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by Langston Hughes
What happens to a dream deferred?
Does it dry up
Like a raisin in the sun?
Or fester like a sore--
And then run? 5
Does it stink like rotten meat?
Or crust and sugar over--
like a syrupy sweet?
Maybe it just sags
like a heavy load. 10
Or does it explode?
1. Of the six images, five are similes. Which is a metaphor? Explain the effectiveness of each comparison.
2. To what does the pronoun “it” (line 6) refer?
It sifts from Leaden Sieves
by Emily Dickenson
It sifts from Leaden Sieves --
It powders all the Wood.
It fills with Alabaster Wool
The Wrinkles of the Road --
It makes an Even Face 5
Of Mountain, and of Plain --
Unbroken Forehead from the East
Unto the East again --
It reaches to the Fence --
It wraps it Rail by Rail
Till it is lost in Fleeces -- 10
It deals Celestial Vail
To Stump, and Stack -- and Stem --
A Summer's empty Room --
Acres of Joints, where Harvests were,
Recordless, but for them-- 15
It Ruffles Wrists of Posts
As Ankles of a Queen --
Then stills its Artisans -- like Ghosts --
Denying they have been --
3. The poem consists essentially of metaphors with the same literal term identified only as “It.” What is “It”? What are the “Leaden Sieves”?
4. In several of these metaphors the figurative term is named-“Alabaster” (3), “Fleeces” (11), “Celestial Veil” (12). In two of them however, the figurative term as well as the literal term is left unnamed. To what is “It” compared in lines 1-2? In lines 17-18?
5. Comment on the additional metaphorical expressions or complications contained in “Leaden Sieves” (1), “Alabaster Wool” (3), “Even Face” (5), “Unbroken Forehead” (7), “A Summer’s empty Room” (14). “Artisans” (19).
The Author to Her Book
Thou ill-formed offspring of my feeble brain,
Who after birth didst by my side remain,
Till snatched from thence by friends, less wise than true,
Who thee abroad, exposed to public view,
Made thee in rags, halting to th' press to trudge, 5
Where errors were not lessened (all may judge).
At thy return my blushing was not small,
My rambling brat (in print) should mother call,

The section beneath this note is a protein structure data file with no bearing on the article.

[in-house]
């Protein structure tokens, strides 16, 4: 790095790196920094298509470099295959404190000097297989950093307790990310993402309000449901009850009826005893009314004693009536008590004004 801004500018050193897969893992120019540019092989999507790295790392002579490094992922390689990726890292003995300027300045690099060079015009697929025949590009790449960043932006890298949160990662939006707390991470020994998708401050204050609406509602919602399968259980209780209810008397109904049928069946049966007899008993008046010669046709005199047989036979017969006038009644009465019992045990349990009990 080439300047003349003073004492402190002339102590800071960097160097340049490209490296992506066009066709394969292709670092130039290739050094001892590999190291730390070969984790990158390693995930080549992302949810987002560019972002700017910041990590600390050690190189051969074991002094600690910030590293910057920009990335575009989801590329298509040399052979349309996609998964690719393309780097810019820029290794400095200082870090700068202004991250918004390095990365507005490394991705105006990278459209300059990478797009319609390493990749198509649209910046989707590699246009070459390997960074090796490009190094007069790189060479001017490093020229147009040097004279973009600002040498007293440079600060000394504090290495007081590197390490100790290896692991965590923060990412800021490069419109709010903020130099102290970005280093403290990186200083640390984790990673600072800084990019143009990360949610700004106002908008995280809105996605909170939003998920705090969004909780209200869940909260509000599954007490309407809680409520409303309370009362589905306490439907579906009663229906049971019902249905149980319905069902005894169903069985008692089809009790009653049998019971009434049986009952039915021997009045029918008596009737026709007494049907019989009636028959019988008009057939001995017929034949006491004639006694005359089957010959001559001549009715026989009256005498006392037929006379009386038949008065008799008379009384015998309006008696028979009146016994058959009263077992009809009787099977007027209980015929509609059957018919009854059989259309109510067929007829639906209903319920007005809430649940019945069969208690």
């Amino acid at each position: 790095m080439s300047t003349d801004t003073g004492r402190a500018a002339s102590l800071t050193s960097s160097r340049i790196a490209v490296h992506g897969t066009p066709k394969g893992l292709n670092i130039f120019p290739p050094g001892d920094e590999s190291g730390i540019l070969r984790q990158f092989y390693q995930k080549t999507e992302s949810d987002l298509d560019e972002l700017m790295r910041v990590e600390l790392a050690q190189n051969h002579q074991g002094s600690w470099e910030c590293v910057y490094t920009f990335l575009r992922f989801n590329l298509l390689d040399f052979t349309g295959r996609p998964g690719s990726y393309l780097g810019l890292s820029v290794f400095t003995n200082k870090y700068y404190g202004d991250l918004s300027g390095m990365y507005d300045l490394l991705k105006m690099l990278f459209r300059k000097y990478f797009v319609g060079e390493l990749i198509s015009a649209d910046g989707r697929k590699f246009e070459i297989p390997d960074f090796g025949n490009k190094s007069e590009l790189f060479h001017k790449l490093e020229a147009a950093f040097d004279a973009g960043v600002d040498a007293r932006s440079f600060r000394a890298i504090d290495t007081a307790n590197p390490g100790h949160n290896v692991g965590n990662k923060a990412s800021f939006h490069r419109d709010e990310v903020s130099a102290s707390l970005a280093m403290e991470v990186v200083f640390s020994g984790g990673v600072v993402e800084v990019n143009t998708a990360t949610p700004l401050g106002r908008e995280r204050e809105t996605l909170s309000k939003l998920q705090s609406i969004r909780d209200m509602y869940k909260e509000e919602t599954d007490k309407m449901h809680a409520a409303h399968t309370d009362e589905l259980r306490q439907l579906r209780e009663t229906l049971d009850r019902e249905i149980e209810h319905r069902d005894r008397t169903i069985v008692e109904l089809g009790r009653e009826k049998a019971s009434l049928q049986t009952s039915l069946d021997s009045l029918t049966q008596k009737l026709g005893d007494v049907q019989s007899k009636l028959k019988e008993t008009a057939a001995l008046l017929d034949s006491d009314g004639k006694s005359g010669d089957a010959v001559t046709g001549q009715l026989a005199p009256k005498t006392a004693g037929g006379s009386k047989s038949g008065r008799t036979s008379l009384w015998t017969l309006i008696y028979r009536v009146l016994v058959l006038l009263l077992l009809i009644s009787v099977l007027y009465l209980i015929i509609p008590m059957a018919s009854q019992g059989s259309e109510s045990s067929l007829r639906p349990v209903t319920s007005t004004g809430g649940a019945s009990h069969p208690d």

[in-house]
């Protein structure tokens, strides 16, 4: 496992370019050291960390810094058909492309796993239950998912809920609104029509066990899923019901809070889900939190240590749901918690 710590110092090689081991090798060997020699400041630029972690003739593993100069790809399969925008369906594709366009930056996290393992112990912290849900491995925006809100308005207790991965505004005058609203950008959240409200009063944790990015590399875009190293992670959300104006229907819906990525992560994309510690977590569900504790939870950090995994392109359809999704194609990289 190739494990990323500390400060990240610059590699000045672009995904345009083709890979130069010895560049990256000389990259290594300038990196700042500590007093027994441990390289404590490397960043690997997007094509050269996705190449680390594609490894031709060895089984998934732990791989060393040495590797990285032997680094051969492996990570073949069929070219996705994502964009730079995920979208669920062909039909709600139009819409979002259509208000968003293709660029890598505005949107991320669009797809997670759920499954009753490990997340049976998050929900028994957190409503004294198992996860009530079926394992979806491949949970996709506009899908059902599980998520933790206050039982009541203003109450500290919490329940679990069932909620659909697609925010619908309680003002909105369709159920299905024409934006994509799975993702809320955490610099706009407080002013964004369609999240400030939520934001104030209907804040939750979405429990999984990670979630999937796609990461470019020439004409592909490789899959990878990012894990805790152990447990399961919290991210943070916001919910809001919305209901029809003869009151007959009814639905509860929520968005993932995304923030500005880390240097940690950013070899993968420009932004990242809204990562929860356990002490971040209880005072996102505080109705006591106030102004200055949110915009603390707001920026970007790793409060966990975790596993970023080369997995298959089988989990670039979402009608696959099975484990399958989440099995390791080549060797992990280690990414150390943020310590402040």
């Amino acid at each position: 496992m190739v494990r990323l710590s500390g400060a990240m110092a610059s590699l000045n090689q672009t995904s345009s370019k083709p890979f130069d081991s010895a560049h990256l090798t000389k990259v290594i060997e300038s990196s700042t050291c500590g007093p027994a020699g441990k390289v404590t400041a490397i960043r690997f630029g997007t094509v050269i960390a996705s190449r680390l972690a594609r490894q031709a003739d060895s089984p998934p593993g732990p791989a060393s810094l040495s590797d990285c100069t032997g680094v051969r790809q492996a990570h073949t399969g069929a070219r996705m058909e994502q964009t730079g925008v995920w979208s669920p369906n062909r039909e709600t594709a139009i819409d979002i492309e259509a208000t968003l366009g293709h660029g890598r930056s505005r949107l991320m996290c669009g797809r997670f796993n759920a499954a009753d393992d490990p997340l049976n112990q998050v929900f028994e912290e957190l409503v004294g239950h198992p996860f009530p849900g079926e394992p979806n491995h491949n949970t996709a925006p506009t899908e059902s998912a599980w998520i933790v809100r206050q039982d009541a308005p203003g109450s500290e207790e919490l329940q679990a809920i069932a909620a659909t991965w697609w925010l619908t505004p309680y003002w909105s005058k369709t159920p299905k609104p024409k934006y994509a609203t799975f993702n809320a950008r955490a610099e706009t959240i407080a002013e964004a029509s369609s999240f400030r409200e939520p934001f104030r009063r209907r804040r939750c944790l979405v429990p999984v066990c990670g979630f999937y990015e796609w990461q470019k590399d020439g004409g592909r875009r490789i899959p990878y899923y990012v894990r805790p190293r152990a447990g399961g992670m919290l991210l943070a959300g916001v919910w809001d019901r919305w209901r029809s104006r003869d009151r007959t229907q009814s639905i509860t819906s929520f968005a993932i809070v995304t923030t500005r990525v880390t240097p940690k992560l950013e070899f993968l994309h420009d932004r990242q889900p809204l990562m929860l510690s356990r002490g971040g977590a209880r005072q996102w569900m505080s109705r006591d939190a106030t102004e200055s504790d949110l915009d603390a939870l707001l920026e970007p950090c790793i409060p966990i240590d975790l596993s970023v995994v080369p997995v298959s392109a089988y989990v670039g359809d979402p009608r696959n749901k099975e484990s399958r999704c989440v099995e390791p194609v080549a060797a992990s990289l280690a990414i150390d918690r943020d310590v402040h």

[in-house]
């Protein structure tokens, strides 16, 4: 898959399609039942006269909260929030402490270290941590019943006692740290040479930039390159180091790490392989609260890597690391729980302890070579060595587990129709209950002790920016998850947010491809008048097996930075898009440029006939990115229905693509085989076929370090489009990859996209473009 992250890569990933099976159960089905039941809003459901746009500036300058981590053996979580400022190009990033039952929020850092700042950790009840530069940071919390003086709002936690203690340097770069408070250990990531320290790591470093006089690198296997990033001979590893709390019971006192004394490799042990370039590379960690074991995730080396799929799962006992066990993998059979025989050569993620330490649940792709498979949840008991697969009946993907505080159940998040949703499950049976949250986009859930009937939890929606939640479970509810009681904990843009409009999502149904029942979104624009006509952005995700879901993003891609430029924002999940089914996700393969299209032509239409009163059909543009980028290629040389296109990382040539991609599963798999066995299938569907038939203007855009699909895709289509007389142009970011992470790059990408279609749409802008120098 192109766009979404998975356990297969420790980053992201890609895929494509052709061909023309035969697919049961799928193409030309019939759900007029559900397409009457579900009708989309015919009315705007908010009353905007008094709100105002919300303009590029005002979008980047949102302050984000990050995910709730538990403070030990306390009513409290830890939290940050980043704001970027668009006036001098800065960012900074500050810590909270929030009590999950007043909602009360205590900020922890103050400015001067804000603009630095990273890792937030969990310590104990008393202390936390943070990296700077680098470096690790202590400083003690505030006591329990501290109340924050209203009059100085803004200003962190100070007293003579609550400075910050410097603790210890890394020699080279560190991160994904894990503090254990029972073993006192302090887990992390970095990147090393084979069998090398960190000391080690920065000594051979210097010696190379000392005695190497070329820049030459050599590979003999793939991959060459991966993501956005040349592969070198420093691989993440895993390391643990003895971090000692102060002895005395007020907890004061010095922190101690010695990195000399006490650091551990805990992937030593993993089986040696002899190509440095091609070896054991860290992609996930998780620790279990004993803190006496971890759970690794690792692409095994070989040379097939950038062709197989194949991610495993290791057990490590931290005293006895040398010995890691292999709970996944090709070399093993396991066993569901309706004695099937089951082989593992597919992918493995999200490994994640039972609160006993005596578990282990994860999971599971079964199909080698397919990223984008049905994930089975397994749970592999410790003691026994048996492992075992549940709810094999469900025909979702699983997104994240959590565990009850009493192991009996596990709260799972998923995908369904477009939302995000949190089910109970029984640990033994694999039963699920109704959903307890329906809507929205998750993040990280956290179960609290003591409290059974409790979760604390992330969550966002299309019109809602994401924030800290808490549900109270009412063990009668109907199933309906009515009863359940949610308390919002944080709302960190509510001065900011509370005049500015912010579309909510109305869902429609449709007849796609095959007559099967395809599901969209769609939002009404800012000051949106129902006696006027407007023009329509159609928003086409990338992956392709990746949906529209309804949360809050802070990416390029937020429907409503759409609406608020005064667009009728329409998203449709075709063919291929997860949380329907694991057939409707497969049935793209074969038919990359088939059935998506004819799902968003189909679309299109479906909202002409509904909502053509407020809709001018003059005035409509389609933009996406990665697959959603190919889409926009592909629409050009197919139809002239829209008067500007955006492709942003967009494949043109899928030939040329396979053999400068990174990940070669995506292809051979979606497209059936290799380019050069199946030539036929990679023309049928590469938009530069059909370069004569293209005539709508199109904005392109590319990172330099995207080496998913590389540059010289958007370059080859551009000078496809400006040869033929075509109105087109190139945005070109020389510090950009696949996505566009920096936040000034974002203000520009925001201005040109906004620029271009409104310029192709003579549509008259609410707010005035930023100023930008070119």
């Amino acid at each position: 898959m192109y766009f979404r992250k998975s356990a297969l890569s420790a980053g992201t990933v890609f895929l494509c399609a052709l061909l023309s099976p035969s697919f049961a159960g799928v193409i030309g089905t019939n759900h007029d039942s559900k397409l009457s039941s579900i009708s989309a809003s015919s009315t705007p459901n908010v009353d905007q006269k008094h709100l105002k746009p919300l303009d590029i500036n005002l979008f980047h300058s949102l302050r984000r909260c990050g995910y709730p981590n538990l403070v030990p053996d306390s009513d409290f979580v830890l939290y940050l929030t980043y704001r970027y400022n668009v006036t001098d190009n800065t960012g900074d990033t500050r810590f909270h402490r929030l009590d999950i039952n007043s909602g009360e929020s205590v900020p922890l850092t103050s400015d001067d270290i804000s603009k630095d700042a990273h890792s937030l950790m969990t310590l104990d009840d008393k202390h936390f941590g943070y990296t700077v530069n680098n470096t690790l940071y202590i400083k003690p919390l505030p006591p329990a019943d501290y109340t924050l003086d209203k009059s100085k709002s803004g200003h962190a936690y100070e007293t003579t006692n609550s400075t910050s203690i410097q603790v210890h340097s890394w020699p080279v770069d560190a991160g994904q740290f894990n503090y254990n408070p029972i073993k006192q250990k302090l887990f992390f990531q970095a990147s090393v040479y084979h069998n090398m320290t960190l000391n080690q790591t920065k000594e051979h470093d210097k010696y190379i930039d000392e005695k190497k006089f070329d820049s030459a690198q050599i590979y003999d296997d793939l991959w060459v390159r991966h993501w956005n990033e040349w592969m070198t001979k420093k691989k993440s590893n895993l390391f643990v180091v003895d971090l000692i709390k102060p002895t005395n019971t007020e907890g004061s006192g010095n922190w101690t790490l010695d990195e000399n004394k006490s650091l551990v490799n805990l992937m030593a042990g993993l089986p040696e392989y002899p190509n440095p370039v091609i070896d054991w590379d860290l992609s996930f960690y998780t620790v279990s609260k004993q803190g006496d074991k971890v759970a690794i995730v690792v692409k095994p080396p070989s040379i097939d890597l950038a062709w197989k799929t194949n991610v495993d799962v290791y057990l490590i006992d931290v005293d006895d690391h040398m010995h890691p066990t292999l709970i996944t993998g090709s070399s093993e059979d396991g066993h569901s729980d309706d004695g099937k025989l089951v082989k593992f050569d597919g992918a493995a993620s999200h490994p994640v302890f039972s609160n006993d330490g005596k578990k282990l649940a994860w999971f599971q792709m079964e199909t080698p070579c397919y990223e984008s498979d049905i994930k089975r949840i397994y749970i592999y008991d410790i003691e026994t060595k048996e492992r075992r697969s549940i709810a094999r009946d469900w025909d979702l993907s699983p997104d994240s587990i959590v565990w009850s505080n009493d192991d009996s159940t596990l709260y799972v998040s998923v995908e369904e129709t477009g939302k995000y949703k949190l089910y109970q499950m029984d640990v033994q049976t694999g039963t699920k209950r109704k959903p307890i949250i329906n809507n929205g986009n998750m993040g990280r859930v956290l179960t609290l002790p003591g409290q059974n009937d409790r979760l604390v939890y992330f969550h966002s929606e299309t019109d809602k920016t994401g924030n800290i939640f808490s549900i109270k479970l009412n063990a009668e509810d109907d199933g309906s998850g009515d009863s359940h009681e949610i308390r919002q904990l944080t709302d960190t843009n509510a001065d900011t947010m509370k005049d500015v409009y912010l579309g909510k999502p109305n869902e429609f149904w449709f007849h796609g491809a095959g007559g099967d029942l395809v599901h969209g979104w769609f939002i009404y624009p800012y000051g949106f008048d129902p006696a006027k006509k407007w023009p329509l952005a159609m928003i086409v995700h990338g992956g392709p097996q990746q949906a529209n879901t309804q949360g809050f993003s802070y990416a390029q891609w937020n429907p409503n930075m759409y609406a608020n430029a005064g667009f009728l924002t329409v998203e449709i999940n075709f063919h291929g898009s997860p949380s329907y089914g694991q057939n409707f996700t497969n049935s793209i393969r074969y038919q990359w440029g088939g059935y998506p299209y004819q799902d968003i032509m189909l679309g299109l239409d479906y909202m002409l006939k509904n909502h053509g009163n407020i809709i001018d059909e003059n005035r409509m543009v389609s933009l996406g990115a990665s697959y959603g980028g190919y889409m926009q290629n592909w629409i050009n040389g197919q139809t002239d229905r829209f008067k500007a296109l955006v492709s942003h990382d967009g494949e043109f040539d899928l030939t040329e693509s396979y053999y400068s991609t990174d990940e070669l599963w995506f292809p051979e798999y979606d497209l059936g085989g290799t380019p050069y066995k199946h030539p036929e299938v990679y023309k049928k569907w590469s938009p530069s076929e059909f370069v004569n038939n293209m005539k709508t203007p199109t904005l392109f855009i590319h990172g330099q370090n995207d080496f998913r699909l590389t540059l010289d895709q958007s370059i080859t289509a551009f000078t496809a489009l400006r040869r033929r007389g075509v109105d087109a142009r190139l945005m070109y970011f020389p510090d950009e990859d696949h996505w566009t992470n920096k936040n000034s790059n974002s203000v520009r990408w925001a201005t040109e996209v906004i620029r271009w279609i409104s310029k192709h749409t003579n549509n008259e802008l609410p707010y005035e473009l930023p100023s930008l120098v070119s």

I cast thee by as one unfit for light,
The visage was so irksome in my sight; 10
Yet being mine own, at length affection would
Thy blemishes amend, if so I could.
I washed thy face, but more defects I saw,
And rubbing off a spot still made a flaw.
I stretched thy joints to make thee even feet, 15
Yet still thou run'st more hobbling than is meet;
In better dress to trim thee was my mind,
But nought save homespun cloth i' th' house I find.
In this array 'mongst vulgars may'st thou roam.
In critic's hands beware thou dost not come, 20
And take thy way where yet thou art not known;
If for thy father asked, say thou hadst none;
And for thy mother, she alas is poor,
Which caused her thus to send thee out of door.
6. On which figure of speech is this poem based? What similarities does the speaker find between her book and the item to which she compares it?
7. How does the speaker’s attitude toward her book develop throughout the poem? Why does she instruct her book to deny it has a father?
I taste a liquor never brewed
by Emily Dickenson
I taste a liquor never brewed,
From tankards scooped in pearl;
Not all the vats upon the Rhine
Yield such an alcohol!
Inebriate of air am I, 5
And debauchee of dew,
Reeling, through endless summer days,
From inns of molten blue.
When landlords turn the drunken bee
Out of the foxglove's door, 10
When butterflies renounce their drams,
I shall but drink the more!
Till seraphs swing their snowy hats,
And saints to windows run,
To see the little tippler 15
Leaning against the sun!
8. In this extended metaphor, what is being compared to alcoholic intoxication?
9. What figurative meanings have the following details: “Tankards scooped in Pearl” (2), “inns of Molten Blue” (8), “snowy hats” (13).
10. What typical scene does the last stanza create?
From Shakespeare’s Hamlet
To be, or not to be: that is the question:
Whether 'tis nobler in the mind to suffer
The slings and arrows of outrageous fortune,
Or to take arms against a sea of troubles,
And by opposing end them? To die: to sleep; 5
No more; and by a sleep to say we end
The heart-ache and the thousand natural shocks
That flesh is heir to, 'tis a consummation
Devoutly to be wish'd. To die, to sleep;
To sleep: perchance to dream: ay, there's the rub; 10
For in that sleep of death what dreams may come
When we have shuffled off this mortal coil,
Must give us pause: there's the respect
That makes calamity of so long life;
For who would bear the whips and scorns of time, 15
The oppressor's wrong, the proud man's contumely,
The pangs of despised love, the law's delay,
The insolence of office and the spurns
That patient merit of the unworthy takes,
When he himself might his quietus make 20
With a bare bodkin? who would fardels bear,
To grunt and sweat under a weary life,
But that the dread of something after death,
The undiscover'd country from whose bourn
No traveller returns, puzzles the will 25
And makes us rather bear those ills we have
Than fly to others that we know not of?
Thus conscience does make cowards of us all;
And thus the native hue of resolution
Is sicklied o'er with the pale cast of thought, 30
And enterprises of great pith and moment
With this regard their currents turn awry,
And lose the name of action.
11. Identify and interpret the metaphors in lines 1-5.
12. Identify and interpret the metaphors in lines 11-15.
13. Identify and interpret the metaphors in lines 24-25.
14. Paraphrase lines 15-27.
15. Paraphrase lines 28-33.
16. Interpret in the metaphors in lines 28-33.
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